Register now

In the past 24 months, five-million weddings in the United States represented $120 billion spent on ceremonies, receptions, rings and honeymoons.

But are credit unions getting a piece of the Happily Ever After?

That was the question posed by two representatives of San Diego-based North Island Credit Union, Geri Dillingham, EVP/COO, and Kelli Cole, VP-marketing.

Dillingham and Cole told the CUES' NEXUS conference that life-cycle events-weddings, births, graduations and retirement - are the key to member satisfaction and lifetime relationships. Dillingham said the wedding event is a particularly good time to get people to join a credit union, as they not only are prime borrowers, they are willing to listen to financial education.

"Couples are actively interested in starting their lives out right and are open to advice," Dillingham said. "Credit unions need to become part of the planning process. If the credit union gets in for the wedding, it will be there for the births, graduations and other events."

One possible strategy that's been developed to tap into the wedding industry is "MatriMoney," a wedding cash registry product developed initially as a project with the Filene Institute's i3 Group. The idea for MatriMoney began as a search for better ways to reach members through financial literacy. However, noted Dillingham, "It started with, 'What can we do that is newer? Or better?' But there are so many financial education materials out there, there is no need to create more. We just need to get people to do it."

Thanks, We Already Have Towels

The first effort to design a MatriMoney product was the creation of a wedding registry account, Cole explained. The average age of a first-time bride or groom has been creeping up in recent years because people are waiting until they are established in their personal lives before getting married. As a result, many people already have the plates, towels, sheets and other "starter" home furnishing items traditionally given as wedding gifts. More and more often, these brides and grooms are asking for, and receiving, cash-for the cost of the honeymoon, home improvement projects and other uses.

The pilot MatriMoney product launched in August 2005 at North Island CU, Cole said. It featured a jointly owned regular share account. Couples were asked to come in together and "register" at the credit union at least 90 days prior to the ceremony. It used an existing share account product with a special code to note a 50-basis point rate premium. The account had a lockout flag until the wedding date to encourage savings accumulation.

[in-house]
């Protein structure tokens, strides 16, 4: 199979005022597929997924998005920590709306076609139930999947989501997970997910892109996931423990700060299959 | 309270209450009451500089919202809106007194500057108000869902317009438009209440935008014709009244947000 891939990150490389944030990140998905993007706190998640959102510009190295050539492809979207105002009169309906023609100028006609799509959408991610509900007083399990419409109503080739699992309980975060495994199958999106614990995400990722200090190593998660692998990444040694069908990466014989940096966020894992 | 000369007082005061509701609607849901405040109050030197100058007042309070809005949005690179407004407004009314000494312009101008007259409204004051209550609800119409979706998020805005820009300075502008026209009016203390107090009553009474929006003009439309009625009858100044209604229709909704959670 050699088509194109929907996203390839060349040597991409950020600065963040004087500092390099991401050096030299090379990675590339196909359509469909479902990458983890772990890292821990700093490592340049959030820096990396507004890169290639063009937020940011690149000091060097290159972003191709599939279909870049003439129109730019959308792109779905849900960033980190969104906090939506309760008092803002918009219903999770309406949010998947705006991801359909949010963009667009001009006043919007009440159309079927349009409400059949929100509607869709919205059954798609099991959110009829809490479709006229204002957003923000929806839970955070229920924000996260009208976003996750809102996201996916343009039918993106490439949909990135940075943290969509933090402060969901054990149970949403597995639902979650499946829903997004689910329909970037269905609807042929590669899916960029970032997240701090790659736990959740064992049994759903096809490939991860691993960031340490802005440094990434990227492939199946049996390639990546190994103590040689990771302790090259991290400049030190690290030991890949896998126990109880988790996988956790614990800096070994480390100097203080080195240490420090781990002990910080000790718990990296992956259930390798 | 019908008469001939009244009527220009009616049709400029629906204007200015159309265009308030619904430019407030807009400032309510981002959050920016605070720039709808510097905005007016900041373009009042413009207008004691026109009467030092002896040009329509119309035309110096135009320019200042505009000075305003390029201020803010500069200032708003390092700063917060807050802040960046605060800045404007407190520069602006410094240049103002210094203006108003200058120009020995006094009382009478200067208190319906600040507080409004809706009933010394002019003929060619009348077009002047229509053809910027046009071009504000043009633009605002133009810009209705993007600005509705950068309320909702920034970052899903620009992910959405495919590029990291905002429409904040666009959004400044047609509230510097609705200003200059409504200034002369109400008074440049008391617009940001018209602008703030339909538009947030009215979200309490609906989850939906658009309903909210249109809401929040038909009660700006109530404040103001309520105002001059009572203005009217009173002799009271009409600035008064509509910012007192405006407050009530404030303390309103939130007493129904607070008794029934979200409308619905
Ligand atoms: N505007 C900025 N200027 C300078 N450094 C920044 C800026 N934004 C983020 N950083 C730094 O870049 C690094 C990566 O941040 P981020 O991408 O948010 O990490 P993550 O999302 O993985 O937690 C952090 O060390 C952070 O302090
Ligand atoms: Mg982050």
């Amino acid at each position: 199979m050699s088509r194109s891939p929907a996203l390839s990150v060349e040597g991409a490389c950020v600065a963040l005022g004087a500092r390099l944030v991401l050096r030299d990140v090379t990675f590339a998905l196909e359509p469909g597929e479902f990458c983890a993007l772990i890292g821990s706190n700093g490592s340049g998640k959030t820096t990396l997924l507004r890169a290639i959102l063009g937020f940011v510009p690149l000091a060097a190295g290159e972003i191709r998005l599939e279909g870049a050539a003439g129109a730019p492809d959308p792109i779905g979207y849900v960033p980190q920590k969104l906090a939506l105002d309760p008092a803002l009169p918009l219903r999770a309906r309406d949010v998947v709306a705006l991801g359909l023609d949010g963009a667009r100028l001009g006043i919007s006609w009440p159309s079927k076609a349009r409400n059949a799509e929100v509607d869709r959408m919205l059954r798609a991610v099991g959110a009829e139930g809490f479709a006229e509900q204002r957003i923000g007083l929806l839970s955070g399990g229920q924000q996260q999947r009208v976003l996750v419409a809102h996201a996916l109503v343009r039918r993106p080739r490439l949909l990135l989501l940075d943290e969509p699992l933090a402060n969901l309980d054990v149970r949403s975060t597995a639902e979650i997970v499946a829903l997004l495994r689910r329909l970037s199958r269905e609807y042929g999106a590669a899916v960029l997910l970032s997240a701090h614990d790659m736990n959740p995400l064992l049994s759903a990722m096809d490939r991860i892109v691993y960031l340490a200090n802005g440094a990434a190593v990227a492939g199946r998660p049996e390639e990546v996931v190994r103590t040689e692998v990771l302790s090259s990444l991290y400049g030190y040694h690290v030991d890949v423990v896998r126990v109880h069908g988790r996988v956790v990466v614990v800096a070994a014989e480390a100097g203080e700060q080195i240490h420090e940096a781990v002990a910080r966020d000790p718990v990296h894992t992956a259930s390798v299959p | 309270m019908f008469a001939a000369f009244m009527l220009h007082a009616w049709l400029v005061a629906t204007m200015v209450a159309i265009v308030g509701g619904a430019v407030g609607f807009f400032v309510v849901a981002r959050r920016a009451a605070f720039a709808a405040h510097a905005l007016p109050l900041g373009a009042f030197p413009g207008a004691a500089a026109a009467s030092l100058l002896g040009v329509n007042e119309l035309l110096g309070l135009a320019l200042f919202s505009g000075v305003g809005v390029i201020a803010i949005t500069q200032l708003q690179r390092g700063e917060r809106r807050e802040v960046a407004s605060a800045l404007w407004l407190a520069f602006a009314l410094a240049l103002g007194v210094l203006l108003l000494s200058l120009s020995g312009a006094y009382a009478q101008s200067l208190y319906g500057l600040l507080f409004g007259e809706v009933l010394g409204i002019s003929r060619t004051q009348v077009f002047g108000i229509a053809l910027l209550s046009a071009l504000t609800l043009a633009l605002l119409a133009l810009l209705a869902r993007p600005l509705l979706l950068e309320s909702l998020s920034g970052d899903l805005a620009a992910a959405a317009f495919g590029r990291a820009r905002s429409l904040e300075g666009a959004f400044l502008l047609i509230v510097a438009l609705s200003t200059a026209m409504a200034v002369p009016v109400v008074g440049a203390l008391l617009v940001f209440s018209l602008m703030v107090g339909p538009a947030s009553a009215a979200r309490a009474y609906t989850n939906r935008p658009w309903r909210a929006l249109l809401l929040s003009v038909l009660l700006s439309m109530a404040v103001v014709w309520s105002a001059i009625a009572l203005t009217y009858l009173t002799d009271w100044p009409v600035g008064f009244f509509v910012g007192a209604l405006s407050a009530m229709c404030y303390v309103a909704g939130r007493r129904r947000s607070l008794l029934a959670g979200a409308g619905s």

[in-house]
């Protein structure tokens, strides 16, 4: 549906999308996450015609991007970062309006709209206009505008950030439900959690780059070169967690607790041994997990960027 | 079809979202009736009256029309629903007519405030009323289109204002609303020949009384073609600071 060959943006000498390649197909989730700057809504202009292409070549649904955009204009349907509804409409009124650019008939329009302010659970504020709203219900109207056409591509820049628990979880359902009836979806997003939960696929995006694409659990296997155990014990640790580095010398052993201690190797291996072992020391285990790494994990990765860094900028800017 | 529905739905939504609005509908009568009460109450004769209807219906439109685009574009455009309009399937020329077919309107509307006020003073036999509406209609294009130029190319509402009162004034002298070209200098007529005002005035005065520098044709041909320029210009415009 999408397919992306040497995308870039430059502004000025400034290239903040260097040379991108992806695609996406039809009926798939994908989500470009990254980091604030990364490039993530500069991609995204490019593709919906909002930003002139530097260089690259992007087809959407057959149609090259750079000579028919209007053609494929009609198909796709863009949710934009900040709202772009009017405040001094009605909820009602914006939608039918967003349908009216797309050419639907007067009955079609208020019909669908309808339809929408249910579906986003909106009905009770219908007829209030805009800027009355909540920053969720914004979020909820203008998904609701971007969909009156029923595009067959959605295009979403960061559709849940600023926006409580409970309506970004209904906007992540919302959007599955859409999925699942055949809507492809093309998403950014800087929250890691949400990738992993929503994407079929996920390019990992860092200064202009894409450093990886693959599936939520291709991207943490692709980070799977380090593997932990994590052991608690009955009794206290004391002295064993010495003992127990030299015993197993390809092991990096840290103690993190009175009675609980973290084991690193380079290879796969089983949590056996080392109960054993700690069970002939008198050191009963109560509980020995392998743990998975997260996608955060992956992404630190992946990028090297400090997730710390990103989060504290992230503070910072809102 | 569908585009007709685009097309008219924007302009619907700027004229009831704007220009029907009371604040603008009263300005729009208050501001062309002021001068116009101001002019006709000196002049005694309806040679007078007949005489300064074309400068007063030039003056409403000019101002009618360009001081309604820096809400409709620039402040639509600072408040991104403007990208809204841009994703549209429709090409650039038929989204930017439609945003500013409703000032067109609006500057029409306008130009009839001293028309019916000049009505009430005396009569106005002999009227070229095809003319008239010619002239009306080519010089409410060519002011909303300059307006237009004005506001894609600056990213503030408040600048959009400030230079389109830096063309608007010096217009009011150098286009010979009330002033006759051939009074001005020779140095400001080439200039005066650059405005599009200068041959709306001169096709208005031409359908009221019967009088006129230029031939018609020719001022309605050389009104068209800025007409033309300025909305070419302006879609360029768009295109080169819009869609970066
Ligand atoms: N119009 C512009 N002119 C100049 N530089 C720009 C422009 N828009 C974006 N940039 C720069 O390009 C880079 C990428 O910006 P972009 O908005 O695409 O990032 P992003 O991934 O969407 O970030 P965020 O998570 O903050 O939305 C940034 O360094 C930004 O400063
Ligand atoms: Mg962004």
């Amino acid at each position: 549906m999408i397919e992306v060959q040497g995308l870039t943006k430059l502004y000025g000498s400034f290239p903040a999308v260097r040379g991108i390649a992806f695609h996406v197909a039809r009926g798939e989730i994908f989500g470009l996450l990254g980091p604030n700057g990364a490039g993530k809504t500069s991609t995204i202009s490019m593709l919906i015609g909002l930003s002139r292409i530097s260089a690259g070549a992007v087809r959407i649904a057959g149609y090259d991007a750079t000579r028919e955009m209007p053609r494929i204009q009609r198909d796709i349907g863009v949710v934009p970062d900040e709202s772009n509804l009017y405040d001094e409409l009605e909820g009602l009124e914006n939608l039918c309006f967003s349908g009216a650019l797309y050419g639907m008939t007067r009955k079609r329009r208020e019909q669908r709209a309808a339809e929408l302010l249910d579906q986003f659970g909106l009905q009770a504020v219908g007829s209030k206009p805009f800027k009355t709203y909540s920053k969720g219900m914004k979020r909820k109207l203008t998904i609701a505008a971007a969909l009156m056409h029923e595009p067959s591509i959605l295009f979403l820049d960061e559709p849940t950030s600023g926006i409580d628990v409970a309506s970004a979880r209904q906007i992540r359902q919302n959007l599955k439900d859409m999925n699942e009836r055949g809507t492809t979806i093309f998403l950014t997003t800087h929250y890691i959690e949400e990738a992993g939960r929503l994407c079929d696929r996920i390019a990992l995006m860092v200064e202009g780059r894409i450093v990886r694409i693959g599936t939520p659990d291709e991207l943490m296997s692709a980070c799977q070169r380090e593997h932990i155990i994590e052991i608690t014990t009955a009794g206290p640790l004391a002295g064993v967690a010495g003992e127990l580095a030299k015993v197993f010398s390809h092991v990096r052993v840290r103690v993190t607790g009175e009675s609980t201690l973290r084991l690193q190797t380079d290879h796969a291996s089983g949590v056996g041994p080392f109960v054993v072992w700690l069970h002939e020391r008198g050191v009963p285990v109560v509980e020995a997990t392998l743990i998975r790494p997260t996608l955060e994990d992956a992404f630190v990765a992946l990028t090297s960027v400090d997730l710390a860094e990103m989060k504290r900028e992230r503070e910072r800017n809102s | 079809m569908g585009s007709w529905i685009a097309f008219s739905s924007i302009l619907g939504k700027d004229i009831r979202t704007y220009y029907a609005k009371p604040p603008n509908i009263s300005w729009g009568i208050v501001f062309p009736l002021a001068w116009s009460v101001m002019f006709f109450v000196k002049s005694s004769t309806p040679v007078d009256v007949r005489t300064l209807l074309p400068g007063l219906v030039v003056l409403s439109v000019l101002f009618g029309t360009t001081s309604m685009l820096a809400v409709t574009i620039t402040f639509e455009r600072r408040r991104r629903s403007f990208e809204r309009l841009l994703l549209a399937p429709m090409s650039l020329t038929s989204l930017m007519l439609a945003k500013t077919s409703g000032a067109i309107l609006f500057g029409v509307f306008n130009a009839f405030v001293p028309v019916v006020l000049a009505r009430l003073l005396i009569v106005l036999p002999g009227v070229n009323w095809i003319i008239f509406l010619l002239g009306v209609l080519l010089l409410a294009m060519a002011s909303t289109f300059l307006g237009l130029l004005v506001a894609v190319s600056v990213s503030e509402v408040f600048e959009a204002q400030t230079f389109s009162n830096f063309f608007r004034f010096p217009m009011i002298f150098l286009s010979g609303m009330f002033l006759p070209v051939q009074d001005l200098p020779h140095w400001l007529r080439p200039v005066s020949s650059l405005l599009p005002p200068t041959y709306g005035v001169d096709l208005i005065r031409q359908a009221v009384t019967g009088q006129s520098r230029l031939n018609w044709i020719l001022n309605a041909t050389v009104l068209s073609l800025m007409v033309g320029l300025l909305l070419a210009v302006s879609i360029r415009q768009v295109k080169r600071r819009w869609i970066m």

The couple was given registry cards to insert in shower and wedding invitations, Cole continued. Gift cards and envelopes were provided to guests to indicate a deposit was made. North Island also offered an incentive-it matched the first $100 deposited by someone other than the bride and groom.

The pilot project ran through Dec. 31. Cole said the assumptions called for 100 new accounts open, with an average balance of $3,000. Instead, 22 accounts were opened, with an average balance of $818.04. "We missed the mark from the initial projections, but we created buzz," she assessed.

What worked with the pilot, Cole said, was the enthusiastic and positive response from members who know about the wedding registry, high acceptance by employees and strong national interest from other CUs. "And, MatriMoney is a great name...if we can service mark it," she added.

The negatives included rushed marketing without sufficient people or money, manual tracking of matching deposits required daily review, and employees often forgot to code the deposit correctly to identify when the matching incentive was earned. In addition, payment by credit card did not get launched, resulting in at least four missed opportunities, said Cole. "We are offline now, gathering ideas, but will be relaunching May 1," she said.

Dillingham said the May 1 relaunch will be done with more planning, marketing and public relations, "Just as we would any new product."

Several changes are contemplated: the matching gift component is being simplified, and the ability to offer credit card payments online is considered a top priority. Cole said North Island has developed a standardized process to train employees on how to offer the product.

"We have been getting feedback and are incorporating it into the changes," said Dillingham. "This is the distinct advantage of credit unions over banks. We are talking to other credit unions and would like to get this into other credit unions. We were not the first credit union to have a wedding savings account. We looked at a couple different ways of doing it. Now, those credit unions are calling us to ask about MatriMoney. It is a very collaborative effort."

"MatriMoney is a relationship builder, not a money maker," Dillingham added.

For reprint and licensing requests for this article, click here.